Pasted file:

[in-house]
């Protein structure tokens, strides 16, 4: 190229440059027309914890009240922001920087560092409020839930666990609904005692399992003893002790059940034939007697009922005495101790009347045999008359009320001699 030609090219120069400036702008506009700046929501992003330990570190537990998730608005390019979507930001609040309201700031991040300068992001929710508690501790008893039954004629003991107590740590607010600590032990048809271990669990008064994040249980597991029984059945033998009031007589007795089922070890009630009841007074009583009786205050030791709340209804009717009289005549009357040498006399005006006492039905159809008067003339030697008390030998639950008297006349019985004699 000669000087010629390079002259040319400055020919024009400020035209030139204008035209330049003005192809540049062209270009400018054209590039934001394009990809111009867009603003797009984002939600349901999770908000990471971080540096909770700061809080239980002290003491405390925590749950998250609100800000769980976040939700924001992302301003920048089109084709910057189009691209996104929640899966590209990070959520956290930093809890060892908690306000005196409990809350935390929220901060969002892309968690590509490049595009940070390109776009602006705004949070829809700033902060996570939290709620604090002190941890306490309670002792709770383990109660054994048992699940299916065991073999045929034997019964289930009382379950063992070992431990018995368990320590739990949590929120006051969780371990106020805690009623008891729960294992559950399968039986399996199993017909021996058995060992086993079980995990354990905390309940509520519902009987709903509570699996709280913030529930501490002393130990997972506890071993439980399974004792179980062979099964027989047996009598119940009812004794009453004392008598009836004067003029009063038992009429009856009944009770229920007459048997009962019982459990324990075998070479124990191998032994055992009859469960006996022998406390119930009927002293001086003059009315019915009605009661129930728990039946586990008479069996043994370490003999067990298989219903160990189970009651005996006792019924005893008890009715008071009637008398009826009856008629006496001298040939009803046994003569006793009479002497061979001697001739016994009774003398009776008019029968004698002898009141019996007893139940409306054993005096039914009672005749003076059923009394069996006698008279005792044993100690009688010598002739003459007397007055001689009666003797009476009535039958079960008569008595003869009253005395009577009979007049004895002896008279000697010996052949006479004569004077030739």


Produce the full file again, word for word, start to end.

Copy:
[in-house]
């Protein structure tokens, strides 16, 4: 190229440059027309914890009240922001920087560092409020839930666990609904005692399992003893002790059940034939007697009922005495101790009347045999008359009320001699 030609090219120069400036702008506009700046929501992003330990570190537990998730608005390019979507930001609040309201700031991040300068992001929710508690501790008893039954004629003991107590740590607010600590032990048809271990669990008064994040249980597991029984059945033998009031007589007795089922070890009630009841007074009583009786205050030791709340209804009717009289005549009357040498006399005006006492039905159809008067003339030697008390030998639950008297006349019985004699 000669000087010629390079002259040319400055020919024009400020035209030139204008035209330049003005192809540049062209270009400018054209590039934001394009990809111009867009603003797009984002939600349901999770908000990471971080540096909770700061809080239980002290003491405390925590749950998250609100800000769980976040939700924001992302301003920048089109084709910057189009691209996104929640899966590209990070959520956290930093809890060892908690306000005196409990809350935390929220901060969002892309968690590509490049595009940070390109776009602006705004949070829809700033902060996570939290709620604090002190941890306490309670002792709770383990109660054994048992699940299916065991073999045929034997019964289930009382379950063992070992431990018995368990320590739990949590929120006051969780371990106020805690009623008891729960294992559950399968039986399996199993017909021996058995060992086993079980995990354990905390309940509520519902009987709903509570699996709280913030529930501490002393130990997972506890071993439980399974004792179980062979099964027989047996009598119940009812004794009453004392008598009836004067003029009063038992009429009856009944009770229920007459048997009962019982459990324990075998070479124990191998032994055992009859469960006996022998406390119930009927002293001086003059009315019915009605009661129930728990039946586990008479069996043994370490003999067990298989219903160990189970009651005996006792019924005893008890009715008071009637008398009826009856008629006496001298040939009803046994003569006793009479002497061979001697001739016994009774003398009776008019029968004698002898009141019996007893139940409306054993005096039914009672005749003076059923009394069996006698008279005792044993100690009688010598002739003459007397007055001689009666003797009476009535039958079960008569008595003869009253005395009577009979007049004895002896008279000697010996052949006479004569004077030739």